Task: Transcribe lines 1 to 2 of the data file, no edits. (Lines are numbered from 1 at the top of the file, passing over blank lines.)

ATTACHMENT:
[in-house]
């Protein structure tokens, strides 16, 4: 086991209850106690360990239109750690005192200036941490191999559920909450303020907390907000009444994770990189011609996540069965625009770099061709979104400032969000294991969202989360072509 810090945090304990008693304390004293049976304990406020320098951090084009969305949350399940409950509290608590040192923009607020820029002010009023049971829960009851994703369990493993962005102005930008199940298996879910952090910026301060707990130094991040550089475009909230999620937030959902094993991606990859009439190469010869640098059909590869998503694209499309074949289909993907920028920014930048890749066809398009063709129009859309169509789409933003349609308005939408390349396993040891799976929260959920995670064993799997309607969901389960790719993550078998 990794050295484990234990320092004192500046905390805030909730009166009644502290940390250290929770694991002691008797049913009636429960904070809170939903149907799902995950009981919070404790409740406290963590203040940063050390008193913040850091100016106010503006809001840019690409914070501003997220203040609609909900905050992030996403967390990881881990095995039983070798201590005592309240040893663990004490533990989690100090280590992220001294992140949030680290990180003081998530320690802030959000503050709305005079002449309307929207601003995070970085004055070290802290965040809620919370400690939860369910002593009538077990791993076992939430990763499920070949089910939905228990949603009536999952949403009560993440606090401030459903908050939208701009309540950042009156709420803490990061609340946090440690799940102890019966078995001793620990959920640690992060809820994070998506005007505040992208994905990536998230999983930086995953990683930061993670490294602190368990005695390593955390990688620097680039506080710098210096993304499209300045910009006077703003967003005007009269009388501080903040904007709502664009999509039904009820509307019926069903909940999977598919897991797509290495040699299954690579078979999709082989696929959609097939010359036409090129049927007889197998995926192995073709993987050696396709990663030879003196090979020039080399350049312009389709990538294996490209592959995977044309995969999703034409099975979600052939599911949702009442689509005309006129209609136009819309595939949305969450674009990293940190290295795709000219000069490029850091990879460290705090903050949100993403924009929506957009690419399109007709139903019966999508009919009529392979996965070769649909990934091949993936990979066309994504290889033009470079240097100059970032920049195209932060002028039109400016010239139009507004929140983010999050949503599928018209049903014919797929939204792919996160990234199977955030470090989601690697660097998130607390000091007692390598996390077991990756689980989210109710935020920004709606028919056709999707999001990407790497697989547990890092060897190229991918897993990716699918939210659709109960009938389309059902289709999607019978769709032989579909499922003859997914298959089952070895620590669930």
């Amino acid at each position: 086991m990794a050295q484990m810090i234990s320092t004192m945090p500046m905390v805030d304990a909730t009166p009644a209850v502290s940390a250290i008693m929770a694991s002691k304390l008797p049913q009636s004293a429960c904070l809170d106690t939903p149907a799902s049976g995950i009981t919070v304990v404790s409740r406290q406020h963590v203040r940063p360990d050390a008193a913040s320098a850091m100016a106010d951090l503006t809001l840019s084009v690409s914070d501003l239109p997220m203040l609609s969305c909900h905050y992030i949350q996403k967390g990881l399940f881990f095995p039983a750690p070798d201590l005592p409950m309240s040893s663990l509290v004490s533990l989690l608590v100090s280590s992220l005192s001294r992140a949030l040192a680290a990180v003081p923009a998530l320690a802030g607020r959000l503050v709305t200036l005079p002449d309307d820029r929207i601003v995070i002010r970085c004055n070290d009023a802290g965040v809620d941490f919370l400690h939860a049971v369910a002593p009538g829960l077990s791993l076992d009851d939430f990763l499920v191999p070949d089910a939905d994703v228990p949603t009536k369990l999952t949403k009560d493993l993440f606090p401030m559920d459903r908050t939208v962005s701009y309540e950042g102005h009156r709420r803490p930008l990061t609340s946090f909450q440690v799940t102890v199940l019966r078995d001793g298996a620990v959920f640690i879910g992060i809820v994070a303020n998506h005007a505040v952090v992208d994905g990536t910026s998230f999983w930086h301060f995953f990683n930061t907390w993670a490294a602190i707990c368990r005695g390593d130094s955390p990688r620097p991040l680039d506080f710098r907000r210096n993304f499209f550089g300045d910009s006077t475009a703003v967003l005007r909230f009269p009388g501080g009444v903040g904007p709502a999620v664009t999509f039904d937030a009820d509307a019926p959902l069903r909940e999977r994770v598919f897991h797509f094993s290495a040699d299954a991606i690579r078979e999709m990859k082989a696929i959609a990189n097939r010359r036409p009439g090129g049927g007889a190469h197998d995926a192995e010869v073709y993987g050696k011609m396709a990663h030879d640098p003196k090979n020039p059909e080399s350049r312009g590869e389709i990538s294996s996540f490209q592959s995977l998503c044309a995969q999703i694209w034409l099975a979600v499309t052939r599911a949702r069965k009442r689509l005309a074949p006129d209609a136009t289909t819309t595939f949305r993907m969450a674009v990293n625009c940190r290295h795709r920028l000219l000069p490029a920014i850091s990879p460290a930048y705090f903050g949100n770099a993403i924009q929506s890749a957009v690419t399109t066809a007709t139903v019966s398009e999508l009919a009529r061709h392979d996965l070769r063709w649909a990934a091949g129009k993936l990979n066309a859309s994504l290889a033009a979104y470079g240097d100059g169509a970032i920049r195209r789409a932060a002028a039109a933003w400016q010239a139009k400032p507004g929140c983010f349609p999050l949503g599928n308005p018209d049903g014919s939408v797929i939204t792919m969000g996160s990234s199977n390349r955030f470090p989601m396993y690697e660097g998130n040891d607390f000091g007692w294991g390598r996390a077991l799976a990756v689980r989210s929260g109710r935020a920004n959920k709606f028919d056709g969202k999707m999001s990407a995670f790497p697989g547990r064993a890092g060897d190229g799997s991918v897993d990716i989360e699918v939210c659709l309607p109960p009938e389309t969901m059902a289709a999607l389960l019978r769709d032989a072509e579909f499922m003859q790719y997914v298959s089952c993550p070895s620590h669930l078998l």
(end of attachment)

[in-house]
């Protein structure tokens, strides 16, 4: 086991209850106690360990239109750690005192200036941490191999559920909450303020907390907000009444994770990189011609996540069965625009770099061709979104400032969000294991969202989360072509 810090945090304990008693304390004293049976304990406020320098951090084009969305949350399940409950509290608590040192923009607020820029002010009023049971829960009851994703369990493993962005102005930008199940298996879910952090910026301060707990130094991040550089475009909230999620937030959902094993991606990859009439190469010869640098059909590869998503694209499309074949289909993907920028920014930048890749066809398009063709129009859309169509789409933003349609308005939408390349396993040891799976929260959920995670064993799997309607969901389960790719993550078998 990794050295484990234990320092004192500046905390805030909730009166009644502290940390250290929770694991002691008797049913009636429960904070809170939903149907799902995950009981919070404790409740406290963590203040940063050390008193913040850091100016106010503006809001840019690409914070501003997220203040609609909900905050992030996403967390990881881990095995039983070798201590005592309240040893663990004490533990989690100090280590992220001294992140949030680290990180003081998530320690802030959000503050709305005079002449309307929207601003995070970085004055070290802290965040809620919370400690939860369910002593009538077990791993076992939430990763499920070949089910939905228990949603009536999952949403009560993440606090401030459903908050939208701009309540950042009156709420803490990061609340946090440690799940102890019966078995001793620990959920640690992060809820994070998506005007505040992208994905990536998230999983930086995953990683930061993670490294602190368990005695390593955390990688620097680039506080710098210096993304499209300045910009006077703003967003005007009269009388501080903040904007709502664009999509039904009820509307019926069903909940999977598919897991797509290495040699299954690579078979999709082989696929959609097939010359036409090129049927007889197998995926192995073709993987050696396709990663030879003196090979020039080399350049312009389709990538294996490209592959995977044309995969999703034409099975979600052939599911949702009442689509005309006129209609136009819309595939949305969450674009990293940190290295795709000219000069490029850091990879460290705090903050949100993403924009929506957009690419399109007709139903019966999508009919009529392979996965070769649909990934091949993936990979066309994504290889033009470079240097100059970032920049195209932060002028039109400016010239139009507004929140983010999050949503599928018209049903014919797929939204792919996160990234199977955030470090989601690697660097998130607390000091007692390598996390077991990756689980989210109710935020920004709606028919056709999707999001990407790497697989547990890092060897190229991918897993990716699918939210659709109960009938389309059902289709999607019978769709032989579909499922003859997914298959089952070895620590669930």